The Griffith Park Merry-Go-Round has 68 horses, but only one Julio Gosdinski. On Aug. 7, 2020 the co-owner of the iconic Los Angeles attraction – known as the place where Walt Disney came up with the idea for Disneyland – passed away, and now the future of the famous merry-go-round is uncertain.
Gosdinski became co-owner of the merry-go-round in 2011 when the previous owner passed away and left his share to him. However, his love affair with the attraction started 30+ years earlier when he was still a high school student.
Last year, during a visit to the merry-go-round with Adventures by Disney, Gosdinski told us the story of the famous benches where Walt Disney sat on Saturday mornings while his two young daughters enjoyed the ride. It was here, the story goes, that Walt came up with the idea to create a place where children and parents could have fun together. Godinski also revealed why we have him to thank for preserving that important piece of Disney history.
“When Walt was around, there were wooden benches all the way around – we now call those the Walt Disney-era benches,” Gosdinski told us. “One day, the city decided to replace them with cement benches, so we went around the park and found the benches.”
Gosdinski said they were only able to salvage three benches: One is in the Walt Disney Family Museum in San Francisco, one is in the lobby of the Great Moments with Mr. Lincoln attraction at Disneyland park, and the third is still at the carousel, right where it belongs.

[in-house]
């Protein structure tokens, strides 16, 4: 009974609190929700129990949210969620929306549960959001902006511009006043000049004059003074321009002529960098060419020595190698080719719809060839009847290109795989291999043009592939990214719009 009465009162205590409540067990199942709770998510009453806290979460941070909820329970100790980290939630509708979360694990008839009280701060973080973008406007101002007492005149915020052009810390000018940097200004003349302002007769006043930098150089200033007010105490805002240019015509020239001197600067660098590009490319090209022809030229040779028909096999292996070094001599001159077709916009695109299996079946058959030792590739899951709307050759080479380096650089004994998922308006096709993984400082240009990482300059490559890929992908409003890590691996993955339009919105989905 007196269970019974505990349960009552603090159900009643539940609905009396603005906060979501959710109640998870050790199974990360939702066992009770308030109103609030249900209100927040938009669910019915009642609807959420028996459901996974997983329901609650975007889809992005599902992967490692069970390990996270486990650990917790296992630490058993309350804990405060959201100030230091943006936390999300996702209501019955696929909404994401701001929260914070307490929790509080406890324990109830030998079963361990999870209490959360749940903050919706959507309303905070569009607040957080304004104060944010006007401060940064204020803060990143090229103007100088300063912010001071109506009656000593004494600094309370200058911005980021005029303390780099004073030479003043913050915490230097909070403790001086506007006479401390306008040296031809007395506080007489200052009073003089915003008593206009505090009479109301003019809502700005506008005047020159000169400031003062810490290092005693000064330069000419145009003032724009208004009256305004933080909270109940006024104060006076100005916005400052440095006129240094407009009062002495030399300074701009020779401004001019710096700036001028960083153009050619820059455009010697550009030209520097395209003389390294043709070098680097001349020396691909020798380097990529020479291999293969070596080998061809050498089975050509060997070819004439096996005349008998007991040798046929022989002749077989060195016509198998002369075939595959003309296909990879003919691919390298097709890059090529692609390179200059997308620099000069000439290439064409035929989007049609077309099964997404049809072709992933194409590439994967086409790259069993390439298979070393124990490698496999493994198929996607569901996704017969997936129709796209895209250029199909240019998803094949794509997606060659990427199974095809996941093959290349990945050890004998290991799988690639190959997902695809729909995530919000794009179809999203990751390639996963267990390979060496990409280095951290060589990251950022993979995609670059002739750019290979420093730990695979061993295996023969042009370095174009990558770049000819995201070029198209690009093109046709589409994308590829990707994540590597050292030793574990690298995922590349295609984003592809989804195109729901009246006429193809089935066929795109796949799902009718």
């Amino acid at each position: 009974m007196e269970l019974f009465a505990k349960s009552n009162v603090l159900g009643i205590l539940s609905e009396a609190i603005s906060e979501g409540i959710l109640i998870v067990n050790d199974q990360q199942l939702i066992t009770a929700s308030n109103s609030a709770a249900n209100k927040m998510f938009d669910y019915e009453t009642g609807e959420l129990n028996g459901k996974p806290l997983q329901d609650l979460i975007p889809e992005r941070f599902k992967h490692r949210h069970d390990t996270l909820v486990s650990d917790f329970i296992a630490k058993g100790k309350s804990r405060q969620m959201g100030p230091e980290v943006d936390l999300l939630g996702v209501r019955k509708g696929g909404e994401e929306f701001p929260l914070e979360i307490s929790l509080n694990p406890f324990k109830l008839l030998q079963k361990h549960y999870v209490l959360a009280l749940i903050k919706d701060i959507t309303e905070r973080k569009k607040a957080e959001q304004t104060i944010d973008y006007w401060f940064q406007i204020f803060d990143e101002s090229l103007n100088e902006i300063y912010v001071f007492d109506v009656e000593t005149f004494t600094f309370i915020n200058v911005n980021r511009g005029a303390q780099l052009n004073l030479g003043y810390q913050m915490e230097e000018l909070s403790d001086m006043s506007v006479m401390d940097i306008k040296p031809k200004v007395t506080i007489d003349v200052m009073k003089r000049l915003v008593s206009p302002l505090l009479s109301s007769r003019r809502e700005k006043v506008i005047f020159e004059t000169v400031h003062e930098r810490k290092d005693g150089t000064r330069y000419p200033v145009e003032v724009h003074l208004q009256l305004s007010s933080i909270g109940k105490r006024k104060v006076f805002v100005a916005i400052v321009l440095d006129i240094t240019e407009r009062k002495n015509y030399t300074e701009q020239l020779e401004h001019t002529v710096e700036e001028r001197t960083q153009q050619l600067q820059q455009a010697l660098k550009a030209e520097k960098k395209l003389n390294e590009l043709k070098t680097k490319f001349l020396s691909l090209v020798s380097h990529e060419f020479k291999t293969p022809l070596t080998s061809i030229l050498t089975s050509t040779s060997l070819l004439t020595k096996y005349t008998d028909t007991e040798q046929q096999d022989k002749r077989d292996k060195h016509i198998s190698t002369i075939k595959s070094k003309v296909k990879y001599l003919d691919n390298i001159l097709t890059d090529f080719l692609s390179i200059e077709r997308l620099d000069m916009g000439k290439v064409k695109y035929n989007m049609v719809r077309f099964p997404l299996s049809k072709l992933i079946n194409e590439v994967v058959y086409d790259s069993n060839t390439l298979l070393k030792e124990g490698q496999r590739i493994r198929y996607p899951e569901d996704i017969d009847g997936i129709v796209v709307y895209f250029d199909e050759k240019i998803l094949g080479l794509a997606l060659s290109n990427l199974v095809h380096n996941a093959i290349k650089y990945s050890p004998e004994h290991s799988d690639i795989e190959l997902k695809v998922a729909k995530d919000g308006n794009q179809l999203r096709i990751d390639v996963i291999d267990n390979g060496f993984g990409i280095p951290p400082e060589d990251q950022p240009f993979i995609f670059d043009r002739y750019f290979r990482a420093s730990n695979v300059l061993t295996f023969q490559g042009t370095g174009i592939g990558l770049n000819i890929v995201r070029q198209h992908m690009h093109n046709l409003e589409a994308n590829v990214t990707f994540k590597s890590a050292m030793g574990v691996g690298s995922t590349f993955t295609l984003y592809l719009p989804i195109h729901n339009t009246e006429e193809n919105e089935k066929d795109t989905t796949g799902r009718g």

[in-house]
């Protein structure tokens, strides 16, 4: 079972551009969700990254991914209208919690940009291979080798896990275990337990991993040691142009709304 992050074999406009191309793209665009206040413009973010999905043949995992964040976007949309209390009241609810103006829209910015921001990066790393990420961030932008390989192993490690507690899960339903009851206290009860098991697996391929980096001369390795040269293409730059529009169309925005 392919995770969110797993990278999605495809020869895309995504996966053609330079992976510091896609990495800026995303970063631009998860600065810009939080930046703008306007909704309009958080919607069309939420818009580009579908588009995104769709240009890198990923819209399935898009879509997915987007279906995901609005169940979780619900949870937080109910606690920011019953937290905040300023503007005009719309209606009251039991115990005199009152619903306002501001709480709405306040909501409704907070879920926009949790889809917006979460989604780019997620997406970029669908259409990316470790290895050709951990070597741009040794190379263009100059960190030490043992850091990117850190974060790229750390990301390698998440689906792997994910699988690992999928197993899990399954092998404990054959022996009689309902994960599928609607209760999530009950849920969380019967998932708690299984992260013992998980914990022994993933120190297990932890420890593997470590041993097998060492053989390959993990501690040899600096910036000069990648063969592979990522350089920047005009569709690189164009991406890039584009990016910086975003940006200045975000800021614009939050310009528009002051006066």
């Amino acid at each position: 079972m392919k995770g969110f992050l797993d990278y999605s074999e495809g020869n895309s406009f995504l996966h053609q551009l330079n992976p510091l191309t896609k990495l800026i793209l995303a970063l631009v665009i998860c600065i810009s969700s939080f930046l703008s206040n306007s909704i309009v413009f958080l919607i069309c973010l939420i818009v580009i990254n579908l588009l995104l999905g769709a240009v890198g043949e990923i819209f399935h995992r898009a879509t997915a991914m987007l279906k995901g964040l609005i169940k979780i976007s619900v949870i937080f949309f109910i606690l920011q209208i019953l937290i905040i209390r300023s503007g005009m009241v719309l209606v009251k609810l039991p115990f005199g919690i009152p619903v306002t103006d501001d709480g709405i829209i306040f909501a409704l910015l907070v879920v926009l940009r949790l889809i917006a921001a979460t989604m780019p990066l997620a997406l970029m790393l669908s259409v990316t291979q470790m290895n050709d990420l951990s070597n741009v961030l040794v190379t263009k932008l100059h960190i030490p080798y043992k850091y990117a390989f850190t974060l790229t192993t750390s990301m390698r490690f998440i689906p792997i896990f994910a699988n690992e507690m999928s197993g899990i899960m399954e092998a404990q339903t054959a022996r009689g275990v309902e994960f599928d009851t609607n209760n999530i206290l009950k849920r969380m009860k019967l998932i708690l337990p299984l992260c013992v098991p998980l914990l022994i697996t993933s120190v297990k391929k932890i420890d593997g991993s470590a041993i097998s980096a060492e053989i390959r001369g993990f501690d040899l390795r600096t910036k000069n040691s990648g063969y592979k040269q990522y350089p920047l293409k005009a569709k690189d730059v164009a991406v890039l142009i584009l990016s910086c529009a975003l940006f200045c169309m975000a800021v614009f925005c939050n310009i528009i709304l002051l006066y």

Although Gerry Hans, president of the Friends of Griffith Park board, said the group is committed to keeping the ride operational, there’s no one who knows the merry-go-round like Godinski, so while the long-term future of the Griffith Park Merry-Go-Round may be uncertain, it’s place (and Gosdinski’s) in Los Angeles and Disney history is crystal clear.
The Griffith Park Merry-Go-Round by the numbers:
- 1926 – The year the merry-go-round was built
- 1,500 – The number of tunes played by the custom-built pipe organ
- 93 – The age of the hand-carved horses (though there are a few that are 125 years old, including one Gosdinski named El Diablo)
- 14 – The miles-per-hour speed of the merry-go-round, though it can reach 25 miles-per-hour (most carousels only go 4-6 miles-per-hour)
Here’s a video of Gosdinski speaking to our Adventures by Disney group, and a point-of-view ride: